Some Thoughts About Responses to My “Pink Smoke” Post

April 25, 2011 at 1:40 pm | Posted in Uncategorized | 2 Comments
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Generally speaking, there aren’t a lot of responses to my blog. Maybe this says something about the kind of writing I do. Or maybe it just means you’re all busy. I used to think it meant that I didn’t have any readers, but an email from WordPress in December informed me that around 6000 people had at least dropped by in 2010, which made  happy. In any case, I’m grateful when people post responses.

I get the impression that some of the respondents to my blog about “Pink Smoke Over the Vatican” think my objections to a hierarchical organization of women priests and bishops is personal, a kind of”whining” or “grudge” because Patricia Fresen got more notice than I did after that conference in 2005.  Actually, I didn’t care very much when my talk wasn’t published, and I don’t care now; if I’d been doing what I’ve done these forty years out of some expectation of fame or even recognition, I’d be one bummed out cookie. In point of fact, the WOC executive at the time apologized abjectly and then published the piece when the omission was pointed out to her ; she knew exactly what the omission meant.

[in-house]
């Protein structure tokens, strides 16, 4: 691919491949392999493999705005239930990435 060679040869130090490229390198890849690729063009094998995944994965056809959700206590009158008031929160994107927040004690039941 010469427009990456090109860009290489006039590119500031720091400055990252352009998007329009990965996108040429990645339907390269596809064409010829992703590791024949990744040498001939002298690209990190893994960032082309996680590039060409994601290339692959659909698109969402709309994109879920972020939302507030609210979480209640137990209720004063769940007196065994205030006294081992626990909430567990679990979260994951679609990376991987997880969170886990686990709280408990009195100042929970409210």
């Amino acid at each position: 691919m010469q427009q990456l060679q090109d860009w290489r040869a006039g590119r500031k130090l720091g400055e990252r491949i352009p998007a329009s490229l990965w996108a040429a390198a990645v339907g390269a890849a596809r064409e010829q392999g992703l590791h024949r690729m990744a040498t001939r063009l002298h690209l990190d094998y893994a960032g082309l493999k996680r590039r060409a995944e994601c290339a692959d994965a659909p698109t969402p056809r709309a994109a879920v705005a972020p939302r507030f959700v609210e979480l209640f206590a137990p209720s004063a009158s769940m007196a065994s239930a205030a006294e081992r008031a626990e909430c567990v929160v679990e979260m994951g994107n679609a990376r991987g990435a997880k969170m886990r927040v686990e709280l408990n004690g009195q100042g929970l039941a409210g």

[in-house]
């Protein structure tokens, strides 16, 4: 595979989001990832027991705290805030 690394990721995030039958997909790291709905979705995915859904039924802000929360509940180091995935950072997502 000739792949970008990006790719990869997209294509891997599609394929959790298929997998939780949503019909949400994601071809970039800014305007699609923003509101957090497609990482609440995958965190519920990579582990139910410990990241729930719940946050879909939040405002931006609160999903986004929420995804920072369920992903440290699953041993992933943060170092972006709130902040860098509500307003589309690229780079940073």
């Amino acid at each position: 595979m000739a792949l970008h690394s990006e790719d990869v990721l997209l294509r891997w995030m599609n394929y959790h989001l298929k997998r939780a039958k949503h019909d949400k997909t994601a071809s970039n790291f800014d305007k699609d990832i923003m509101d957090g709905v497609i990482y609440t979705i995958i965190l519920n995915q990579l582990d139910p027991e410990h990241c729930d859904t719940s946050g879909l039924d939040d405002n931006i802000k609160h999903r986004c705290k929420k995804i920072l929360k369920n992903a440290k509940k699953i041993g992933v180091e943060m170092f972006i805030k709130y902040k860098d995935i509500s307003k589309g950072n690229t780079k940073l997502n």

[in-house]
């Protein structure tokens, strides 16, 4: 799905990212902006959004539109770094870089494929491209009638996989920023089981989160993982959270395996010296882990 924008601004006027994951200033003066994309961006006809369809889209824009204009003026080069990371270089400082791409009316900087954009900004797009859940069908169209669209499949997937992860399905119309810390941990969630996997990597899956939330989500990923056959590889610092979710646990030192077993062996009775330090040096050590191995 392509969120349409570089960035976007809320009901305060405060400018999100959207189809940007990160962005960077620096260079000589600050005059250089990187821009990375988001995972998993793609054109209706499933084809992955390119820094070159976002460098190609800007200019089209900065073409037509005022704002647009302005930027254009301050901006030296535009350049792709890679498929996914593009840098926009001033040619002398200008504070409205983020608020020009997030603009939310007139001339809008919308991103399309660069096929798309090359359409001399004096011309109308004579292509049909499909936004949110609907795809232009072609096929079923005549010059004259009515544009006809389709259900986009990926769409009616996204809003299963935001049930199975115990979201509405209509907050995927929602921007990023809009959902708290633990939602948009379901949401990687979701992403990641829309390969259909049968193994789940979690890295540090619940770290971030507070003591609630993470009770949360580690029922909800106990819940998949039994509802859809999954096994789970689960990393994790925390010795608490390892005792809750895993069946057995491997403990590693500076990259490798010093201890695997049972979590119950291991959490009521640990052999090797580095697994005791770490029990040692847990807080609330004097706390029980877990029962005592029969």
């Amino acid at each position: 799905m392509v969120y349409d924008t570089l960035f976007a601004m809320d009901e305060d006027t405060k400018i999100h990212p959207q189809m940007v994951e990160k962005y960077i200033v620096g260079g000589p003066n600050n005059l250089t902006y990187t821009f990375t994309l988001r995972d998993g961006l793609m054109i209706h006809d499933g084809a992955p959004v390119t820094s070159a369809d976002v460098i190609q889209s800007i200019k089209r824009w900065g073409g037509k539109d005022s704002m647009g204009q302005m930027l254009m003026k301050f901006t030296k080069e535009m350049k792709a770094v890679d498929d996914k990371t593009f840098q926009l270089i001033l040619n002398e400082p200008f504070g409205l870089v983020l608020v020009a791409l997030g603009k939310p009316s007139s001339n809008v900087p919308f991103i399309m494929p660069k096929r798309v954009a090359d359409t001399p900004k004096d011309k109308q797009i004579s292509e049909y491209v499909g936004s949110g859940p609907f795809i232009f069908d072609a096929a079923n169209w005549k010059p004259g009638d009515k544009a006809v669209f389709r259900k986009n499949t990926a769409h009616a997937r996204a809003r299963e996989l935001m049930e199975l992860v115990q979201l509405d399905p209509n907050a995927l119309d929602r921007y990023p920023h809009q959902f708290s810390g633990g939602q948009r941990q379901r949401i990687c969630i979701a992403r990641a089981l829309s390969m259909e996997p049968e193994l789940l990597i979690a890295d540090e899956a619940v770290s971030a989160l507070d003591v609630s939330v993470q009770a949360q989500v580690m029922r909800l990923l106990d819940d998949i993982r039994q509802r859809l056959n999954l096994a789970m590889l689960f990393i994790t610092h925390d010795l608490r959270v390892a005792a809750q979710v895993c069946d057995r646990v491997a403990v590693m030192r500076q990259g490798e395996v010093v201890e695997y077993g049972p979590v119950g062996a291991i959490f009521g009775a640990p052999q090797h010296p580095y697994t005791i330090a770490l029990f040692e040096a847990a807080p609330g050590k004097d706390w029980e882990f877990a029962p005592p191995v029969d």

My concern with the omission of my talk by WOC even as it published the “bishop’s” is that it illustrates the hazards of the concentration of ostensibly sacred significance and power in individuals. It gets them more notice whether they deserve it or not.  A parallel example is a recent documentary film called “Women of the Catholic Church Speak,” which features interviews with six or seven nuns, an ex-nun, and a Roman Catholic WomanPriest. (There is a brief shot of the former executive director of WOC, Aisha Taylor, but no interview, of course). Laywomen were second class citizens before Vatican II, and almost fifty years after it, the ordination of at least some women makes us second class citizens now.